Eco-philanthropists to the rescue of wildlife?
Former CEOs lead a pack of eco-philanthropists who are bankrolling parks to conserve pristine land and wildlife.
Melanie Stetson Freeman - Staff
Estancia Valle Chacbuco, Chile
While everyone else is sitting down to dig into a roast-chicken dinner, hostess Kristine McDivitt Tompkins is padding around her lodge barefoot, binoculars in hand, charting the movement of a duck on the pond outside.
When she finally tears herself away from the picture window – which frames the rolling hills of her $10 million, 173,000-acre Patagonian spread – to sup with her guests, it's with a bird book open next to her plate so she can annotate the guests' sightings. And no one dares a lengthy deliberation on politics or the personal; Ms. Tompkins steers all conversation straight to her obsession: wildlife.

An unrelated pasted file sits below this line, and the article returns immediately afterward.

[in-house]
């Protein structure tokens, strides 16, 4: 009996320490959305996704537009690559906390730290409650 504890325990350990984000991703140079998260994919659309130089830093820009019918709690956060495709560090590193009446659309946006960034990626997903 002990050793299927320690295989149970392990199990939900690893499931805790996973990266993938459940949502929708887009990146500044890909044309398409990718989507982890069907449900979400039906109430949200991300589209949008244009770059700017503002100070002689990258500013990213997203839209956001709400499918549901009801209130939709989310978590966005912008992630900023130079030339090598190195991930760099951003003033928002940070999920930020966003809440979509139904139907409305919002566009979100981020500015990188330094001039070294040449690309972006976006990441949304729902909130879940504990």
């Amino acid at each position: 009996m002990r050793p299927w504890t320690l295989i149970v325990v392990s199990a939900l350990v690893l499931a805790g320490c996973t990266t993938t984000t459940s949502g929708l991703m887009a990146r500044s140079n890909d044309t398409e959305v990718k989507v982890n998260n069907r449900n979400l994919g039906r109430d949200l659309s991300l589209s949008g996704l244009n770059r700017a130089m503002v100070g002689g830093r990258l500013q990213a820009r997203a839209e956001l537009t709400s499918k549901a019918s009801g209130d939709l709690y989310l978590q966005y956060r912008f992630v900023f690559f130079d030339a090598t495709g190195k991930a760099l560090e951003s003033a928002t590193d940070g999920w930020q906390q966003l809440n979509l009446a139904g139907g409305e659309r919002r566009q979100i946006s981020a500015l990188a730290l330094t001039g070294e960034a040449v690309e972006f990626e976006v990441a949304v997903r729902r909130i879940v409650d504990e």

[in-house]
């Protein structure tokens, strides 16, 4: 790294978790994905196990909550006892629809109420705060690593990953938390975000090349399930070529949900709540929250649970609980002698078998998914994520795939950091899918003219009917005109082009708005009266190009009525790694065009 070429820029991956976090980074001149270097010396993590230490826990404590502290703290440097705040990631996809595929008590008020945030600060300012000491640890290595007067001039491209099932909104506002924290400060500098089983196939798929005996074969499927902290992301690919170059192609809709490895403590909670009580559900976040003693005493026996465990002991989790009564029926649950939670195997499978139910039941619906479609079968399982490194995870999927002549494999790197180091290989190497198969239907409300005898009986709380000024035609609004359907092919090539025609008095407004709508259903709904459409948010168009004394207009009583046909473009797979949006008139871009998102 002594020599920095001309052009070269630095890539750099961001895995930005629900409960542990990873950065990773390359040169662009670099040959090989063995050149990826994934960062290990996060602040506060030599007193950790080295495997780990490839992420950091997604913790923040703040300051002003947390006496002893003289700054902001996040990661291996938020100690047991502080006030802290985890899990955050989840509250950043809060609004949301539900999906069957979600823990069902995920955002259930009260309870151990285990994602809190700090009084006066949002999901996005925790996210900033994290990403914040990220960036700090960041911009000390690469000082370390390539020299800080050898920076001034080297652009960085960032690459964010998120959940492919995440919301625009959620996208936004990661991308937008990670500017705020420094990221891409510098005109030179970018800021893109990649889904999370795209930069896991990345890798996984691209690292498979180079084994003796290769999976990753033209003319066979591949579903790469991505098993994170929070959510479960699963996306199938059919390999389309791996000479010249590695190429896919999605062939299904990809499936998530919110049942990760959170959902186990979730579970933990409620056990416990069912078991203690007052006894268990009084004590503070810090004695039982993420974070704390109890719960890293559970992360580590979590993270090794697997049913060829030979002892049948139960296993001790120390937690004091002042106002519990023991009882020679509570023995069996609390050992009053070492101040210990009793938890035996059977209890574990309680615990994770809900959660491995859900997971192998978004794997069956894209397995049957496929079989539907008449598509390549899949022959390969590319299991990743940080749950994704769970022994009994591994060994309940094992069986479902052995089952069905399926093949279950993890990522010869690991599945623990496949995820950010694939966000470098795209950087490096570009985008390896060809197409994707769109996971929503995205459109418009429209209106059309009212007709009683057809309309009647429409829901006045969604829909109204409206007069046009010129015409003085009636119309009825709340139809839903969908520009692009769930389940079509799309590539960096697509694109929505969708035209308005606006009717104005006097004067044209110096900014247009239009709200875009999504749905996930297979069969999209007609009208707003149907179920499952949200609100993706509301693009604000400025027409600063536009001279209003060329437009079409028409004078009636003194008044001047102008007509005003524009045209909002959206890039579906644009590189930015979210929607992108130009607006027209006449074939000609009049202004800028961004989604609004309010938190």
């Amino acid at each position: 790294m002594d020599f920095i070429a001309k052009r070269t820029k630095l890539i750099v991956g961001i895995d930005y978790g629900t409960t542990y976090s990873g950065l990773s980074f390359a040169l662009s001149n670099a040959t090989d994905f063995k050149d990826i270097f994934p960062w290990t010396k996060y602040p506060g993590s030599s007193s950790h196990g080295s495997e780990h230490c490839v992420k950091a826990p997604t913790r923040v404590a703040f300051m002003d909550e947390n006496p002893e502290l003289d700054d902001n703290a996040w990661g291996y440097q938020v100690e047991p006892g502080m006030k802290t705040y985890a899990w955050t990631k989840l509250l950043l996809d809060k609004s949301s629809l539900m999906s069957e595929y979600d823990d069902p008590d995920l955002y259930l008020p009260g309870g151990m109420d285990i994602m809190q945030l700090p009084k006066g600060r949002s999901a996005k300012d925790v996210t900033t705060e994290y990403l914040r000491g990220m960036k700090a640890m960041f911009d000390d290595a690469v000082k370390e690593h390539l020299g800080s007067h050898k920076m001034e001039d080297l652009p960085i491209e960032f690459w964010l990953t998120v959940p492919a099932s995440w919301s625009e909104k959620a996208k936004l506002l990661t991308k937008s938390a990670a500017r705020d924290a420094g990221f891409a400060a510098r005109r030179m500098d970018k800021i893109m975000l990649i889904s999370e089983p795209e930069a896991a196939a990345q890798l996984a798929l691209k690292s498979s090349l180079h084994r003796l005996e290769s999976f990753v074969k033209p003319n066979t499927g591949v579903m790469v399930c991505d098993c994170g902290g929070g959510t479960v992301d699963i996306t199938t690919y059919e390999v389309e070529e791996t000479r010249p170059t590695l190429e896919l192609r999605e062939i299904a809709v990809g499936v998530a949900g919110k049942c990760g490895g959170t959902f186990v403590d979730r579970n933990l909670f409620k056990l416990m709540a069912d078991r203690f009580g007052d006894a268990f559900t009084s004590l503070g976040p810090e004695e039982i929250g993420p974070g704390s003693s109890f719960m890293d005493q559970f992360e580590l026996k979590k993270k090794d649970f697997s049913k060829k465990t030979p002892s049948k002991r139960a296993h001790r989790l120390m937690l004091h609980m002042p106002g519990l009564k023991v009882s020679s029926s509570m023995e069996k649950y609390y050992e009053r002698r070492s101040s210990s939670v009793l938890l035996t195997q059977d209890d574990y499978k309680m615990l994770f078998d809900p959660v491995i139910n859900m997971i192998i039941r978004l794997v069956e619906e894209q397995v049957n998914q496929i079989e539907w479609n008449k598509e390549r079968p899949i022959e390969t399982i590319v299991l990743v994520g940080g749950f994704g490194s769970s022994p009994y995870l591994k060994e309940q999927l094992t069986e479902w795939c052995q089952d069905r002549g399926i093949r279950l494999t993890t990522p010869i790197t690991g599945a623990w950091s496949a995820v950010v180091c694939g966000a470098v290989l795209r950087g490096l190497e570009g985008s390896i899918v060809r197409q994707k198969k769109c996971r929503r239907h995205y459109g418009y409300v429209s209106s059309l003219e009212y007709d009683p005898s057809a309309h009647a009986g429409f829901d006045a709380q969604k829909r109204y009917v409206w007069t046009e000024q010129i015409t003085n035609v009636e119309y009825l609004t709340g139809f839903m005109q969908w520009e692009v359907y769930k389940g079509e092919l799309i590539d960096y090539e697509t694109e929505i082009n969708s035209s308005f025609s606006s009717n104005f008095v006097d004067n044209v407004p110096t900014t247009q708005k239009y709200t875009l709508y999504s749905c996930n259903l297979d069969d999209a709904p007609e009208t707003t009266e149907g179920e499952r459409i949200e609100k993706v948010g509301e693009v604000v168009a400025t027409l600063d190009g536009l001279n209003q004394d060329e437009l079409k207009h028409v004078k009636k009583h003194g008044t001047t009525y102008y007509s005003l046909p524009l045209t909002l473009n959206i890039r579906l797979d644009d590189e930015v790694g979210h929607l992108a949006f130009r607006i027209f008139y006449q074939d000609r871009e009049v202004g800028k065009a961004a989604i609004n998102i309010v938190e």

"I have always had a real affinity for the nonhuman world," explains the former CEO of the outdoor clothing company Patagonia. Her extraordinary wealth has allowed her – and her husband, Doug Tompkins, also a former outdoor clothing magnate who founded The North Face – to bankroll that simple sentiment into a complex crusade to save vast tracts of South American wilderness.
This power couple leads a movement of like-minded monied conservationists – eco-barons who, instead of waiting for the world to grow an environmental consciousness, are purchasing land with their own money and protecting it themselves. This band of former executives and entrepreneurs generally donates tracts as new national parks or preserves.
The Tompkinses have purchased 2 million acres in Argentina and Chile and already created two national parks. Their latest project here, on the rolling, dry steppe that was once one of the Chile's largest sheep ranches, is named, for now, the Future Patagonia National Park.
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